Literally. From the day I was born until today, I have never not been able to count on my dad to be there for me, uplift me and be the best dad he can be.

2. He learned to adapt and suffer through girly trends to make me happy.

I'm sure when my dad was younger and pictured his future, he didn't think about the Barbie pretend pageants, dressing up as a princess, perfecting my pigtails and enduring other countless girly events. My dad never turned me down when I wanted to play a game, no matter what and was always willing to help me pick out cute outfits and do my hair before preschool.

3. He sends the cutest texts.

Random text messages since I have gotten my own cell phone have always come my way from my dad. Those randoms "I love you so much" and "I am so proud of you" never fail to make me smile, and I can always count on my dad for an adorable text message when I'm feeling down.

4. He taught me how to be brave.

When I needed to learn how to swim, he threw me in the pool. When I needed to learn how to ride a bike, he went alongside me and made sure I didn't fall too badly. When I needed to learn how to drive, he was there next to me, making sure I didn't crash.

5. He encourages me to best the best I can be.

My dad sees the best in me, no matter how much I fail. He's always there to support me and turn my failures into successes. He can sit on the phone with me for hours, talking future career stuff and listening to me lay out my future plans and goals. He wants the absolute best for me, and no is never an option, he is always willing to do whatever it takes to get me where I need to be.

6. He gets sentimental way too often, but it's cute.

Whether you're sitting down at the kitchen table, reminiscing about your childhood, or that one song comes on that your dad insists you will dance to together on your wedding day, your dad's emotions often come out in the cutest possible way, forever reminding you how loved you are.


7. He supports you, emotionally and financially.

Need to vent about a guy in your life that isn't treating you well? My dad is there. Need some extra cash to help fund spring break? He's there for that, too.

8. He shows me how I should be treated.

Yes, my dad treats me like a princess, and I don't expect every guy I meet to wait on me hand and foot, but I do expect respect, and that's exactly what my dad showed I deserve. From the way he loves, admires, and respects me, he shows me that there are guys out there who will one day come along and treat me like that. My dad always advises me to not put up with less than I deserve and assures me that the right guy will come along one day.

For these reasons and more, my dad will forever be my No. 1 man. I love you!

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Why The Idea Of 'No Politics At The Dinner Table' Takes Place And Why We Should Avoid It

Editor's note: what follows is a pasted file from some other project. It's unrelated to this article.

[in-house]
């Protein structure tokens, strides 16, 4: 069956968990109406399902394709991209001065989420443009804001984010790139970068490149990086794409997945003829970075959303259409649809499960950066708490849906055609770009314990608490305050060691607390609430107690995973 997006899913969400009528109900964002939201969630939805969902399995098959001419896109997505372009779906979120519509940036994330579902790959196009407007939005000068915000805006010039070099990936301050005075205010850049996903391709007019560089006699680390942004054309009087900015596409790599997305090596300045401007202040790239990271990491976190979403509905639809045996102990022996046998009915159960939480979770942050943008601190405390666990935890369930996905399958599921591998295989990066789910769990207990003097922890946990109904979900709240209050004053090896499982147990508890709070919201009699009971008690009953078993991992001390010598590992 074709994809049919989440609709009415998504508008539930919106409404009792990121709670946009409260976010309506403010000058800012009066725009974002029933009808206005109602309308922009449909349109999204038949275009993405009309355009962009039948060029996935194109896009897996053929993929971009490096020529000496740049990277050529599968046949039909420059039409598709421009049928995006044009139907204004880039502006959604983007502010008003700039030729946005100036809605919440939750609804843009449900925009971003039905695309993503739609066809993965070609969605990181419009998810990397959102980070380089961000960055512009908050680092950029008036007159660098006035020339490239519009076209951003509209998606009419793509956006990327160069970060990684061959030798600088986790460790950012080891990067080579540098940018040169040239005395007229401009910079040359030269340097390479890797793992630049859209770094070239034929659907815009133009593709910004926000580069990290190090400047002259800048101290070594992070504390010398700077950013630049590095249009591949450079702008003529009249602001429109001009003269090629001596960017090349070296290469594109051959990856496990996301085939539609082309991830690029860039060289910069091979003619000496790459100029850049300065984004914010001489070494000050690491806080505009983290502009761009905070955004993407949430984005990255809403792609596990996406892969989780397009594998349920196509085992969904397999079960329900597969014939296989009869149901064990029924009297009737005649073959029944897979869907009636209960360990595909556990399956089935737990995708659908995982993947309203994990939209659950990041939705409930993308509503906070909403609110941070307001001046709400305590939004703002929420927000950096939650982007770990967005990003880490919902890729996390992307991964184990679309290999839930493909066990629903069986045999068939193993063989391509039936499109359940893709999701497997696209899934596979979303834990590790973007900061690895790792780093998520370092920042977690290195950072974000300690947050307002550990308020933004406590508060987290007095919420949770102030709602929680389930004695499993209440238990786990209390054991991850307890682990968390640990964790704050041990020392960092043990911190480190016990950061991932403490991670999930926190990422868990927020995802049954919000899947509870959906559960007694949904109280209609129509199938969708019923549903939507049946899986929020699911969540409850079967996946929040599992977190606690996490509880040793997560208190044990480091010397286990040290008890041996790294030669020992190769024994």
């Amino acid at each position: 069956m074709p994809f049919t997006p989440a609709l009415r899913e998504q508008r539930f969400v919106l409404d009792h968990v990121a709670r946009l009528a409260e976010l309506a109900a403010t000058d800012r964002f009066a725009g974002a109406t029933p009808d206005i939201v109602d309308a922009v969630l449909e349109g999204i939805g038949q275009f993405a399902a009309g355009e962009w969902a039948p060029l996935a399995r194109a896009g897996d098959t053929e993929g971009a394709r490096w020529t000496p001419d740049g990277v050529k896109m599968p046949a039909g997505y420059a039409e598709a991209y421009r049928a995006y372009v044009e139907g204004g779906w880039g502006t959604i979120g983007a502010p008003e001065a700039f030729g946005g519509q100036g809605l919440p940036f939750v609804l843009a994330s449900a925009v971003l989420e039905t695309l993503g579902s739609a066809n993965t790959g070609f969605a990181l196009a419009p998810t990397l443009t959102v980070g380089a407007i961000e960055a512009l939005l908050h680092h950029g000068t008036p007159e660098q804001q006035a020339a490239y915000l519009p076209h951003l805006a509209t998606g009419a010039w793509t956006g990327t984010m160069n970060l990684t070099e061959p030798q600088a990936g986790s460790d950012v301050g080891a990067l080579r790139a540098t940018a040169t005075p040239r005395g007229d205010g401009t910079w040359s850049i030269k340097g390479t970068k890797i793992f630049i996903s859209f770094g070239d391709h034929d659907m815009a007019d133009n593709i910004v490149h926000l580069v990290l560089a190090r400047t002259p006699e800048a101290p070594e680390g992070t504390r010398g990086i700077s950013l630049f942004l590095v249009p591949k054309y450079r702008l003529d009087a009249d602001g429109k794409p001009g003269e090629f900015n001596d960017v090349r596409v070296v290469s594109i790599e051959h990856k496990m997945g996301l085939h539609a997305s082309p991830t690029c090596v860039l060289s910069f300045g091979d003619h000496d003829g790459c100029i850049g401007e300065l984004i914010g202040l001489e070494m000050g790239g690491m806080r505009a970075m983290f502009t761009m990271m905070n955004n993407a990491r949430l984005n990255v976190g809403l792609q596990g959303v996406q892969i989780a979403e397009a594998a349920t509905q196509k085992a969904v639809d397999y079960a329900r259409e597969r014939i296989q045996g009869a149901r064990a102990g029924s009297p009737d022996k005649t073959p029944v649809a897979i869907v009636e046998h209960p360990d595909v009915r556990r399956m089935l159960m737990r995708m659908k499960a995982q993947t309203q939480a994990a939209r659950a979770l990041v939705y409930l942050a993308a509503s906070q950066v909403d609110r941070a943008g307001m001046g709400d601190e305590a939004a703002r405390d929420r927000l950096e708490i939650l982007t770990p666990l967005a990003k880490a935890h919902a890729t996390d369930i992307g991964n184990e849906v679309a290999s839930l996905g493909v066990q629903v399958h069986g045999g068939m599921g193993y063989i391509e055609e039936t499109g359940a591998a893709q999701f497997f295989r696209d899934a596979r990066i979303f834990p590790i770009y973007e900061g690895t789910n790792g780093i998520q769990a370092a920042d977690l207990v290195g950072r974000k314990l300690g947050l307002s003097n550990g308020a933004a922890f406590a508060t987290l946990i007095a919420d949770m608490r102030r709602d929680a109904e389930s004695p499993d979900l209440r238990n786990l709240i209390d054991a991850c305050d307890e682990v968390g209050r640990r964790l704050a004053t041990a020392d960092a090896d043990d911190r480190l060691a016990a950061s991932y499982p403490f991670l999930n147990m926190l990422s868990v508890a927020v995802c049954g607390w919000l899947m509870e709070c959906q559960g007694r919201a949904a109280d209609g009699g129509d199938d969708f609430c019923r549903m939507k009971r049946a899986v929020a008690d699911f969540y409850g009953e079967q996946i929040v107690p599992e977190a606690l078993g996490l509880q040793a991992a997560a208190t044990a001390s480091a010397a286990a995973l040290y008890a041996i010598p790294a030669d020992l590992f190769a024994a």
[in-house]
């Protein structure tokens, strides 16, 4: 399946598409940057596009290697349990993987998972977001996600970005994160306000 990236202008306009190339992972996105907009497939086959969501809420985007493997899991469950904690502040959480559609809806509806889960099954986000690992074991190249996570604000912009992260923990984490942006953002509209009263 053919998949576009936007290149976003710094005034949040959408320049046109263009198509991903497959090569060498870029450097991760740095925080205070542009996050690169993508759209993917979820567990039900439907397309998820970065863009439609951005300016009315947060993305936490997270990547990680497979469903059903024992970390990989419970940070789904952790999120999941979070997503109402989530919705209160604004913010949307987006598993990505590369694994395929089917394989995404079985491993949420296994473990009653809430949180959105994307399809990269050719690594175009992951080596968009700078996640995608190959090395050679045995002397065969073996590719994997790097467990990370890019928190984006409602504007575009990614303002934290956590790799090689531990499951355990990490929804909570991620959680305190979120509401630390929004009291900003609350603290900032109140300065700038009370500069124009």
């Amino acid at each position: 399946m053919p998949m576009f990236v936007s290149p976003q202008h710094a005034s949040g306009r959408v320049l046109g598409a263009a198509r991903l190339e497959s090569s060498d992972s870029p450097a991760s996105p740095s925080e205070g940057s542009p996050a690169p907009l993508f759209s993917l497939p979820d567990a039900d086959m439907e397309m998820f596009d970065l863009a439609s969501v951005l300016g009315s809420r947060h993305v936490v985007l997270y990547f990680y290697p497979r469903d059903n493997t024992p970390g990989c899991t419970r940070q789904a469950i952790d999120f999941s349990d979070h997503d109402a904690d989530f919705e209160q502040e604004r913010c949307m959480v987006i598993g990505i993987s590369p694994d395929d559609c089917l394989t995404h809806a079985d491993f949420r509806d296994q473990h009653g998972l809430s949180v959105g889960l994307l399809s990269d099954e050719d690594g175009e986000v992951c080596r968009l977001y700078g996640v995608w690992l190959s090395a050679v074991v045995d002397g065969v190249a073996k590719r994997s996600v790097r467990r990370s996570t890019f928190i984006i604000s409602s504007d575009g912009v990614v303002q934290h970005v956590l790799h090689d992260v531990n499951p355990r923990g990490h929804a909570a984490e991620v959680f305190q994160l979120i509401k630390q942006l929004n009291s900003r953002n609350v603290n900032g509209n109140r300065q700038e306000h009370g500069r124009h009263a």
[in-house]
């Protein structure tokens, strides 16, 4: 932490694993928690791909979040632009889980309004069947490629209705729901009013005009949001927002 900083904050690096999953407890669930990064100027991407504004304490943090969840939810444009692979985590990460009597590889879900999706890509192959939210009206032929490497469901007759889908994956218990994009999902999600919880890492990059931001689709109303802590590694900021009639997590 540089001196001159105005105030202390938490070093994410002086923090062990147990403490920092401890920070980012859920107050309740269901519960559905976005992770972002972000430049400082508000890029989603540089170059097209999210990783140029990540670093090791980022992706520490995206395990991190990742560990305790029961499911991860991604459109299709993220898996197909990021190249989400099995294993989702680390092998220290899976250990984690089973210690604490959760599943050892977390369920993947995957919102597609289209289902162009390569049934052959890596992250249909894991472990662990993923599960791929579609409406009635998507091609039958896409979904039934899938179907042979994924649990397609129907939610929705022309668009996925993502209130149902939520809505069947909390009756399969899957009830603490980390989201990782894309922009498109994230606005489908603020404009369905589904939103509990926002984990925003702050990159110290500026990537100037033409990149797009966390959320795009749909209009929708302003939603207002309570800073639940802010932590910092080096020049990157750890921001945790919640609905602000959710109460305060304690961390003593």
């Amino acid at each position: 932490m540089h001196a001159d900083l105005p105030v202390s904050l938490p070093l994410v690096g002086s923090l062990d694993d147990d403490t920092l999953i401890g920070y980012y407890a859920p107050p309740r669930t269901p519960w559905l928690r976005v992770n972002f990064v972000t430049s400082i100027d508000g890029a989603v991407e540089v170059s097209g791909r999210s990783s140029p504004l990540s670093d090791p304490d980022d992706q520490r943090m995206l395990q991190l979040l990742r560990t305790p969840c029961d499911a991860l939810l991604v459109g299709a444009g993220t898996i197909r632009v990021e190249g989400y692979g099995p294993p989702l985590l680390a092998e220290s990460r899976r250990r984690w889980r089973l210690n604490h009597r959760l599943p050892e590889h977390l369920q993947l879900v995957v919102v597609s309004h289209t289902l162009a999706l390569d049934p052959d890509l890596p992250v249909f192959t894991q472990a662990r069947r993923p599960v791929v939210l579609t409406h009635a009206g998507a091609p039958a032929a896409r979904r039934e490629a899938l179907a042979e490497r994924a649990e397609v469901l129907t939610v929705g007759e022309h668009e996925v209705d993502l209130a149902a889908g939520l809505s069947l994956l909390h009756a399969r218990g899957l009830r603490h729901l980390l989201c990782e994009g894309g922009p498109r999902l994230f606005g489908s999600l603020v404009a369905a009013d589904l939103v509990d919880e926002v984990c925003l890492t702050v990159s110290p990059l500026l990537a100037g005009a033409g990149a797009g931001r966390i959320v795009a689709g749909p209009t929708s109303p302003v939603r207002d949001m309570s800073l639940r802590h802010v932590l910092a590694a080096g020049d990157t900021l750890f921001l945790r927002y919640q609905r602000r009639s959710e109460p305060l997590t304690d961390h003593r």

When did having a dialogue become so rare?

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Why has the art of civilized debate and conversation become unheard of in daily life? Why is it considered impolite to talk politics with coworkers and friends? Expressing ideas and discussing different opinions should not be looked down upon.

I have a few ideas as to why this is our current societal norm.

1. Politics is personal.

Your politics can reveal a lot about who you are. Expressing these (sometimes controversial) opinions may put you in a vulnerable position. It is possible for people to draw unfair conclusions from one viewpoint you hold. This fosters a fear of judgment when it comes to our political beliefs.

Regardless of where you lie on the spectrum of political belief, there is a world of assumption that goes along with any opinion. People have a growing concern that others won't hear them out based on one belief.

As if a single opinion could tell you all that you should know about someone. Do your political opinions reflect who you are as a person? Does it reflect your hobbies? Your past?

The question becomes "are your politics indicative enough of who you are as a person to warrant a complete judgment?"

Personally, I do not think you would even scratch the surface of who I am just from knowing my political identification.

2. People are impolite.

The politics themselves are not impolite. But many people who wield passionate, political opinion act impolite and rude when it comes to those who disagree.

The avoidance of this topic among friends, family, acquaintances and just in general, is out of a desire to 'keep the peace'. Many people have friends who disagree with them and even family who disagree with them. We justify our silence out of a desire to avoid unpleasant situations.

I will offer this: It might even be better to argue with the ones you love and care about, because they already know who you are aside from your politics, and they love you unconditionally (or at least I would hope).

We should be having these unpleasant conversations. And you know what? They don't even need to be unpleasant! Shouldn't we be capable of debating in a civilized manner? Can't we find common ground?

I attribute the loss of political conversation in daily life to these factors. 'Keeping the peace' isn't an excuse. We should be discussing our opinions constantly and we should be discussing them with those who think differently.

Instead of discouraging political conversation, we should be encouraging kindness and understanding. That's how we will avoid the unpleasantness that these conversations sometimes bring.

By avoiding them altogether, we are doing our youth a disservice because they are not being exposed to government, law, and politics, and they are not learning to deal with people and ideas that they don't agree with.

Next Thanksgiving, talk politics at the table.